We'll continue to update the Kaepernick story as news breaks.

The Bears' issues with run defense start with Akiem Hicks, but that's not where it ends

The Bears' issues with run defense start with Akiem Hicks, but that's not where it ends

The Bears' defense didn't allow a rushing touchdown through the first three games of 2019. Over that stretch, teams (Green Bay, Denver, Washington) averaged 3.06 yards per carry against them, and the Bears held all three under 100 yards rushing. It looked like this: 


Sharp Stats

Those numbers represent how much success Green Bay, Denver, and Washington had running the ball in certain directions. That's a lot of red (and one weird green?) on the interior, where Akiem Hicks was lined up for 147 snaps. It's a small sample size, but the Pro Bowl defensive tackles influence is noticeable. It's even more noticeable, though, in the same chart for the following seven weeks: 

Teams were averaging 3.4 yards per carry (YPC) in Hicks' direction through the first three games. After that, Hicks played eight more snaps before being put on IR, and that YPC has shot up to 4.1. Since then, the Bears have also allowed eight rushing touchdowns, with at least one in every game except for last week's Detroit win. Over the last six weeks, they've given up 169 yards (OAK), 151 (Saints) and 146 (Eagles) on the ground. So is that just because Hicks isn't there?

"We’ve kind of opened up a can of worms, and until you put that fire out, you’re going to continue to get the same type of schemes," defensive coordinator Chuck Pagano said. 

"So it’s just a matter of being consistent. I thought our guys did a nice job for the most part, except for a few of those. It’s really those scramble yards that get you."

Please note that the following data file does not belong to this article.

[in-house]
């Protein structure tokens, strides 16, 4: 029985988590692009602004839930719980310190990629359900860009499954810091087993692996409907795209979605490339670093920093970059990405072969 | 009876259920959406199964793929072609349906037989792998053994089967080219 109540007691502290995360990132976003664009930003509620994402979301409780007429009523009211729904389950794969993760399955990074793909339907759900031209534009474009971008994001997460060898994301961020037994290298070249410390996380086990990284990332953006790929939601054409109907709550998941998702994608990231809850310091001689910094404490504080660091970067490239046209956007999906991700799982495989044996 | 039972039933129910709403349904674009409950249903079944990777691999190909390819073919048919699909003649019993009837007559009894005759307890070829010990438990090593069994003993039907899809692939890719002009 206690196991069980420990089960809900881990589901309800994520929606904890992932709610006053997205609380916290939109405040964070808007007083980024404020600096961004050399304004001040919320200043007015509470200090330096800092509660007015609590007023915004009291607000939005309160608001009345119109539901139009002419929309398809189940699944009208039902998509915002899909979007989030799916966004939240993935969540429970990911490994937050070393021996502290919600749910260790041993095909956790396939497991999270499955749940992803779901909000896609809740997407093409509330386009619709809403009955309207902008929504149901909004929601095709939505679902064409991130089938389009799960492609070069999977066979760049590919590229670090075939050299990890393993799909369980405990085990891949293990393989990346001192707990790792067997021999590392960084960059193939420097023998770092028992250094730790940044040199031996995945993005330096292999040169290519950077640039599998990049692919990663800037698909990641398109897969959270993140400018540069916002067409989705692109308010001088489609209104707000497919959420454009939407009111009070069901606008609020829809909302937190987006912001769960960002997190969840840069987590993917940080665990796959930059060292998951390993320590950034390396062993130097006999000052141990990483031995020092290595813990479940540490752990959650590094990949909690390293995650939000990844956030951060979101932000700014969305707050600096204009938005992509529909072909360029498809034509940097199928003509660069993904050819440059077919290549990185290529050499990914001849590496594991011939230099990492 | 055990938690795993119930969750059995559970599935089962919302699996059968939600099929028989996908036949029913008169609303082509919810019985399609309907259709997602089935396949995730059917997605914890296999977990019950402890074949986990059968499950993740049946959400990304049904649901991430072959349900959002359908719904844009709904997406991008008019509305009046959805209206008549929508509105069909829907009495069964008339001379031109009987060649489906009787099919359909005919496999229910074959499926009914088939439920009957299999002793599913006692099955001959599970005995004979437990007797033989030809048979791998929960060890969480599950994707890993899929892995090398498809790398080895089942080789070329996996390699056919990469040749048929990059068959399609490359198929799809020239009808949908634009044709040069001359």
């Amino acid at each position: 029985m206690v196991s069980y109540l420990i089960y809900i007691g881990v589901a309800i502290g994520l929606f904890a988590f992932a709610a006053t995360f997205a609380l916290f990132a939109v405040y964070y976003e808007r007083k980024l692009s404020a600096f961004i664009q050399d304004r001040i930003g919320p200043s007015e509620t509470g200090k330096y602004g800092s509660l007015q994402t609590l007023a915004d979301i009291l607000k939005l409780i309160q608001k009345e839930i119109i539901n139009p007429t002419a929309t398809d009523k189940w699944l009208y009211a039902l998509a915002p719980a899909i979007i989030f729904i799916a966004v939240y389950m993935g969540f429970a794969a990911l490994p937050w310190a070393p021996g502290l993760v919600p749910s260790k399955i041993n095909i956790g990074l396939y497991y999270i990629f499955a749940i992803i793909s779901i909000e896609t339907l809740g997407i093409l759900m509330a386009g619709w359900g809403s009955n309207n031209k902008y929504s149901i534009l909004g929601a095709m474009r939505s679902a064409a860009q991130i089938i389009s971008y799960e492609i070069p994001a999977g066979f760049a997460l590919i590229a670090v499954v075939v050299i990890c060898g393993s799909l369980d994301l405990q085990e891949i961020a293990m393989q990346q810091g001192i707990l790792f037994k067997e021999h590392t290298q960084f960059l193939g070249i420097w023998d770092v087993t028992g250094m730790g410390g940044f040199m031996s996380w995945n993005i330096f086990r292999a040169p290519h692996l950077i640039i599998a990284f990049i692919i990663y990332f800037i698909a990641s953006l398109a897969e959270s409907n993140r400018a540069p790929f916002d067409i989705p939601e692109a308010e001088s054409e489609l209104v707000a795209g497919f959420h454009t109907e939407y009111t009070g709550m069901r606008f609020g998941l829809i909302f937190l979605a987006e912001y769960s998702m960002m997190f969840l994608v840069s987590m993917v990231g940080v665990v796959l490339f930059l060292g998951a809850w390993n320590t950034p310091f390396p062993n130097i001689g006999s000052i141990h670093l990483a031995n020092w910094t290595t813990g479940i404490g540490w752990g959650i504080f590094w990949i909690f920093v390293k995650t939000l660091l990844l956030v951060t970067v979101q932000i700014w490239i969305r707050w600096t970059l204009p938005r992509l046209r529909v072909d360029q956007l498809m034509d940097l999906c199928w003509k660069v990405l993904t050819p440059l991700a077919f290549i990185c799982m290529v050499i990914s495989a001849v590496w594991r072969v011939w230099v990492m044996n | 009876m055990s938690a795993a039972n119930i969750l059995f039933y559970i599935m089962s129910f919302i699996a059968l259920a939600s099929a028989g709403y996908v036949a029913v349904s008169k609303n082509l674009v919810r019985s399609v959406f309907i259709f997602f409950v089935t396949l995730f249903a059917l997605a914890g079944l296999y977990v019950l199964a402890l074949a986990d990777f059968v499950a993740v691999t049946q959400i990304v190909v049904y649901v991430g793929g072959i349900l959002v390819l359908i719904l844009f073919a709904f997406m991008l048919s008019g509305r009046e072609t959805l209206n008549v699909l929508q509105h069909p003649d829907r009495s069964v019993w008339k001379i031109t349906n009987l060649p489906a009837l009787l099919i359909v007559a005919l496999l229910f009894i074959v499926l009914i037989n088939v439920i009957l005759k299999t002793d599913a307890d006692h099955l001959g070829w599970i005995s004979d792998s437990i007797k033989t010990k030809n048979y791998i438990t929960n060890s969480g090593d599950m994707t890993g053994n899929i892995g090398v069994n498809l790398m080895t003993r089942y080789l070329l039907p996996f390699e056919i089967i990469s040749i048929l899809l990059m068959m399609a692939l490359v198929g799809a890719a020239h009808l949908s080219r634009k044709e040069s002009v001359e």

Pagano mentioned that, somewhat ironically, the Rams' offense wasn't the only historically-great unit that got exposed during that Sunday night game last December. It falls on him, he said, to put players in better schemes – especially now that teams can afford to throw more attention at Khalil Mack in Hicks' absence. Much of that falls in the hands of Nick Williams and Nick Kwiatkoski, who both have been unexpected bright spots this season. Pagano praised 'Kwik' using all the normal buzzwords (grit! toughness!) and mentioned how pleased he was with Williams' steady, incremental performance. 

"[Williams] is a big talented guy," he said. "He’s learning on the run and he’s getting some more burn like you said. I think he played his best game to date this last one. He’s really disruptive and he did get the one sack. He’s doing a nice job and he’s playing better against the run.”

Based on when he was put on IR, Hicks would be elligble to return for the final three games of the Bears season, starting Dec. 15 in Green Bay. Until then, he's taken on a bit of a de facto assistant coach role. 

"He’s a guy who’s in our meeting room," said defensive line coach Jay Rodgers. "He can speak the same language as me. We’ve been around together for 4 seasons now. He has great insight in terms of understand what offensive lines are trying to do to particular defensive setups.

"He’s an alpha personality and people gravitate towards him. When he speaks, he’s not just blowing hot air. What he says, he means it. And that’s valuable to the team."

Click here to download the new MyTeams App by NBC Sports! Receive comprehensive coverage of the Bears.